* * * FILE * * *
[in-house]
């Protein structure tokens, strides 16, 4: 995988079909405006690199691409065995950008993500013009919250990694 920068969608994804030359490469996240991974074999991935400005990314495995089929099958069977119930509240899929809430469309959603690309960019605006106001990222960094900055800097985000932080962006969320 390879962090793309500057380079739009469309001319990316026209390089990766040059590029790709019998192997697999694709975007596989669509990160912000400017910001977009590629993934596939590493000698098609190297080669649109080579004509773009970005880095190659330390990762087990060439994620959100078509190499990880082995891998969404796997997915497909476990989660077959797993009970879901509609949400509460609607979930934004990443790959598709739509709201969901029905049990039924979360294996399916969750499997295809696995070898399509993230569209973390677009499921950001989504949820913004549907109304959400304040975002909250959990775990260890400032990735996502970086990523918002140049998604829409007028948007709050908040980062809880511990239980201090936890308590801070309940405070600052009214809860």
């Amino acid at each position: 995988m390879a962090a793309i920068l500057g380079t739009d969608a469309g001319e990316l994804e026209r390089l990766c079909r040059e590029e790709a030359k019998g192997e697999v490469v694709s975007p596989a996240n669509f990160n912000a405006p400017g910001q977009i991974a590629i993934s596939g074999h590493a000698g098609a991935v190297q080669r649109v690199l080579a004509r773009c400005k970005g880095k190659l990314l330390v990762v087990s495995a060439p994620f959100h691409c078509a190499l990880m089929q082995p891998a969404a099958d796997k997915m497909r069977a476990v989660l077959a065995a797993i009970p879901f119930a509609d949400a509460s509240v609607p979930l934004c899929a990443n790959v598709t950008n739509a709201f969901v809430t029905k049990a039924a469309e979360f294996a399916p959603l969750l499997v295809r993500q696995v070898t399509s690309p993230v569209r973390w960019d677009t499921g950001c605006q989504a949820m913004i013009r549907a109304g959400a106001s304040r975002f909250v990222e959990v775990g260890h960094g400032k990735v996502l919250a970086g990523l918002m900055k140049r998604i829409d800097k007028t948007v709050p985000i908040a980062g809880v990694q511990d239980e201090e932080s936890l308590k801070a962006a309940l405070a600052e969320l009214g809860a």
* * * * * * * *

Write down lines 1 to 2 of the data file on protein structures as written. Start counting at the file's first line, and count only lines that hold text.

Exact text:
[in-house]
């Protein structure tokens, strides 16, 4: 995988079909405006690199691409065995950008993500013009919250990694 920068969608994804030359490469996240991974074999991935400005990314495995089929099958069977119930509240899929809430469309959603690309960019605006106001990222960094900055800097985000932080962006969320 390879962090793309500057380079739009469309001319990316026209390089990766040059590029790709019998192997697999694709975007596989669509990160912000400017910001977009590629993934596939590493000698098609190297080669649109080579004509773009970005880095190659330390990762087990060439994620959100078509190499990880082995891998969404796997997915497909476990989660077959797993009970879901509609949400509460609607979930934004990443790959598709739509709201969901029905049990039924979360294996399916969750499997295809696995070898399509993230569209973390677009499921950001989504949820913004549907109304959400304040975002909250959990775990260890400032990735996502970086990523918002140049998604829409007028948007709050908040980062809880511990239980201090936890308590801070309940405070600052009214809860």